Monday, September 14, 2015

First Impressions of Epic, by Rob Daugherty

$15 tuck box with four factions? Seems good...
Epic isn't just an exclamation anymore; it's also the next in the line of Rob Dougherty's genre-defining card games, which includes Star Realms and various Ascension expansions. Epic's not a deck-builder, so that's new territory from one of the hobby's giants, but the rest of the game will look very familiar to fans of Rob's previous work.

Epic was delivered to Kickstarter backers this weekend, and I've played about 10 games, including a quick two-player draft session. I've already had a half-dozen heated conversations on such subjects as "is it good" and "of course it's good" with my close gaming friends (also backers), so it's time for a quick first impression for those who aren't getting KS copies, or who may have a chance to pick up the game elsewhere. 

In Epic, two players use champions and events to deal damage to each other, in the hopes of reducing their opponent's life to zero. Sound familiar? Epic has a number of similarities to Magic, but strays in a few fresh and interesting ways. 

First, there's no mana in Epic. Players get one "gold" each turn, which can be spent on events, each of which costs either 0 or 1 gold to cast. Gold doesn't accumulate, which means you will almost always play at least one card on your turn, or risk falling behind quickly. Players get that gold on each turn, so each player typically casts at least one event on both players turns. 

Second, because there's no specific resources to speak of, it doesn't matter what color your cards are, or whether or not you drew the right types of cards - you can play anything at almost any time, and all the cards are powerful. Setup for Epic is as easy as dealing each player a random 30 card deck from the available 120 (or around 130, with KS promos) and starting the game. 

Third, champions are "prepared" (untapped) at the start of both players turns (edit: thanks to redditor Dapperghast who pointed out my error in reading the rules, this is not the case - preparing happens at the start of your turn only, as any rational player would expect). There is no "ramping up" period over the first few turns like you see in most CCGs and LCGs. Most of the time you can do whatever you want whenever you want to do it, and you have to hope that you can create problems that your opponent can't solve.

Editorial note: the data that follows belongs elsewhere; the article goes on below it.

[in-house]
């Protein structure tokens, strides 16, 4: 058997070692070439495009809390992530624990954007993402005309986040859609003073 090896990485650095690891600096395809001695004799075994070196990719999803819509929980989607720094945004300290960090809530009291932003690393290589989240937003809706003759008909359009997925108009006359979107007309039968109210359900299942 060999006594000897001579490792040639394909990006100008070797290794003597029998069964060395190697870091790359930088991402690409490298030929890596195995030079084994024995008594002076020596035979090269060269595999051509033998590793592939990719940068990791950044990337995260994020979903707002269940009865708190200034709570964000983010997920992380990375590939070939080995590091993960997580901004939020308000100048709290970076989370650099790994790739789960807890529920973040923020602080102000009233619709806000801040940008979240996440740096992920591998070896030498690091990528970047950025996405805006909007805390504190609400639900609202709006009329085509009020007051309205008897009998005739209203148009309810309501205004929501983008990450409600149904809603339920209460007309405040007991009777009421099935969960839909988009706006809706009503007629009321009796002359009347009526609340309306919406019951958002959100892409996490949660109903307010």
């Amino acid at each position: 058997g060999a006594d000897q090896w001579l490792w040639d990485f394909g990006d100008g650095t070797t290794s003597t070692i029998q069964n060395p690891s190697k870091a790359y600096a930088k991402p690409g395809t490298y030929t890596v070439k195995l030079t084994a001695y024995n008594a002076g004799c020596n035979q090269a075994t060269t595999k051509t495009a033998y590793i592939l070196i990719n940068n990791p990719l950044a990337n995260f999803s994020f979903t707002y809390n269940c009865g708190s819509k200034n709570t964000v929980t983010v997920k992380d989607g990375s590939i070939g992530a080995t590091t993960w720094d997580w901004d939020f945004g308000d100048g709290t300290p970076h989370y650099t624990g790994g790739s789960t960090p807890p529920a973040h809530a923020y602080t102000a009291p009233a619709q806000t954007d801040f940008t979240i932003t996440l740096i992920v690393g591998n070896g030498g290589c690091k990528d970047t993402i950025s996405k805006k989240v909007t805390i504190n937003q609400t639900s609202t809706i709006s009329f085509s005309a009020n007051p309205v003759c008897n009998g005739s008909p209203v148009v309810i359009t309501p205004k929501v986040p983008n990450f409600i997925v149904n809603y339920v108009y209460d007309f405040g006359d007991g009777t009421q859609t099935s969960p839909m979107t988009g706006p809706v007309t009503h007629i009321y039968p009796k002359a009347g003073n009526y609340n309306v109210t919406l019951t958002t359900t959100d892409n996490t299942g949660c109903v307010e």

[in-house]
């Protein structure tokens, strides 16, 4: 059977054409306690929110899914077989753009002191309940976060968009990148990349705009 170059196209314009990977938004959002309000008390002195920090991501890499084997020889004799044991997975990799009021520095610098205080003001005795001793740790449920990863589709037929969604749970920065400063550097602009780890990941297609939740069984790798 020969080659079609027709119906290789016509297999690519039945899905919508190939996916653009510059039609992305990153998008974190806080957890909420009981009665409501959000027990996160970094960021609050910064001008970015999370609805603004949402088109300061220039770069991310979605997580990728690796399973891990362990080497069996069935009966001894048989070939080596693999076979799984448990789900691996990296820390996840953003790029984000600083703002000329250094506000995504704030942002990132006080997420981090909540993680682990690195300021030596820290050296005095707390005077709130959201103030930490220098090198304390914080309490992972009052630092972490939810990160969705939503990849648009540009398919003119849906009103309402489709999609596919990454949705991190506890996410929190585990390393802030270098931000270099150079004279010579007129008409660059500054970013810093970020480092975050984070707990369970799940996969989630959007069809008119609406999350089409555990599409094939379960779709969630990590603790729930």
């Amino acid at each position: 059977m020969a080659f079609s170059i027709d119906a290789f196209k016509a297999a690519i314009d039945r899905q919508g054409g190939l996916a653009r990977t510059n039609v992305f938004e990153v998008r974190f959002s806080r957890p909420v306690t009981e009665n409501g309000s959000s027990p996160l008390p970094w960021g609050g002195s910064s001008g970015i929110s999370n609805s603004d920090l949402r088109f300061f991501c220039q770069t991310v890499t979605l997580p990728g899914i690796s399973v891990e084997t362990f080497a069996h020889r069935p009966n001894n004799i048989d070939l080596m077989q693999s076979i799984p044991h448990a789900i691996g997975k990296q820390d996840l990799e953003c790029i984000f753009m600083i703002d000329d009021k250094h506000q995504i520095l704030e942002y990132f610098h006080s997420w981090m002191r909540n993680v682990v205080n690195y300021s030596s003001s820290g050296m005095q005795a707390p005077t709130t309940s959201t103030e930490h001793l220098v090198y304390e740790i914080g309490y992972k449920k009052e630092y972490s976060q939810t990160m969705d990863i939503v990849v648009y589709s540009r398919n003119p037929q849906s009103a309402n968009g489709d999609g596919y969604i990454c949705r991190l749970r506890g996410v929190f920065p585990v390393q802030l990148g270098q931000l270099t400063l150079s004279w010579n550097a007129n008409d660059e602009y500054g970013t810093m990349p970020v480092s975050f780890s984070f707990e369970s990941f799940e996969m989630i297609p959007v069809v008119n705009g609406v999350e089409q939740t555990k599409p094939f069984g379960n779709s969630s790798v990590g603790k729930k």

Changing up the resources wouldn't be enough to make my jaw drop - the cards also have to do interesting things, and they do. The first champion I saw my opponent play in my first game was a 30/30 Wurm (players each start with 30 life). Many creatures have "Ambush", so they can be played on the opponent's turn, often with powerful enter-the-battlefield effects or synergistic combo abilities. Plenty of creatures have "Blitz", so they can attack the turn they come into play. It's easy to play a big, nasty card and present an immediate threat that your opponent can't afford to ignore. 

Fortunately, the champions aren't the only "broken" cards - the events are often fantastic, providing things like extra power, complete annihilation of the battlefield, or massive damage directly to the opponent. Most of the experienced Magic players I know reported a sense of shock at how quickly Epic presents seemingly-overwhelming situations, before settling in and realizing how there's a fair sense of balance within the insanity. 

My initial feel for Epic is that it will hit the table pretty often at game night, as many of friends are "old" Magic players who gave it up long ago, but still enjoy the idea of verbally sparring while slinging spells. The "phases" are simple, the keywords are well-defined, and an experienced card game player will have no problems immediately devising clever uses for powerful cards. 

The draft and random-deal formats mean we can start up a four-player mini-bracket in less than five minutes, and the quick playtime (15 minutes or less per game) means we can finish in under an hour. This kind of pace, combined with accessibility and time-to-teach on par with Star Realms, means we can introduce Epic to a completely new player and have them in their first game faster than most middle-weight board games we play. That means Epic will be on our table for as long as Star Realms was (almost a year), and I'm really excited about that. 

I encourage serious card game players to give Epic a shot. You'll likely be taken aback by the power level and lack of tempo in the game as compared to the slow ramp in Magic, Hearthstone, or Netrunner, but I think you'll quickly appreciate the fun of working out the most valuable ways to play your champions and events (almost all events can be cast for your choice of multiple effects).

My best description of Epic is that it's "Magic for Timmy" (the famous player archetype who loves big, explosive powers), and that's ok with me. Often, games hinge on "whose cards are better for this situation", and while that may be frustrating to a regular tournament player, it's a wonderful way to enjoy an hour or two with your friends who aren't interested in exploring the depths of a more complex game. 

Pick up Epic (at $15, it's the definition of value) and play it with your friends who want all the awesome moments of Magic without the rules lawyering. Introduce it to all the folks you played Star Realms with last year, and see if they're as enamored with Rob Dougherty's new titan as I am! 

JR Honeycutt is a full-time husband and game-player, and co-host of The Nerd Nighters. You can find him on Twitter at @JayAhre or at a Friendly Local Game Store in Dallas/Fort Worth, Texas. Some of his reviews are also published in Ravage Magazine or at Tabletop Gaming News

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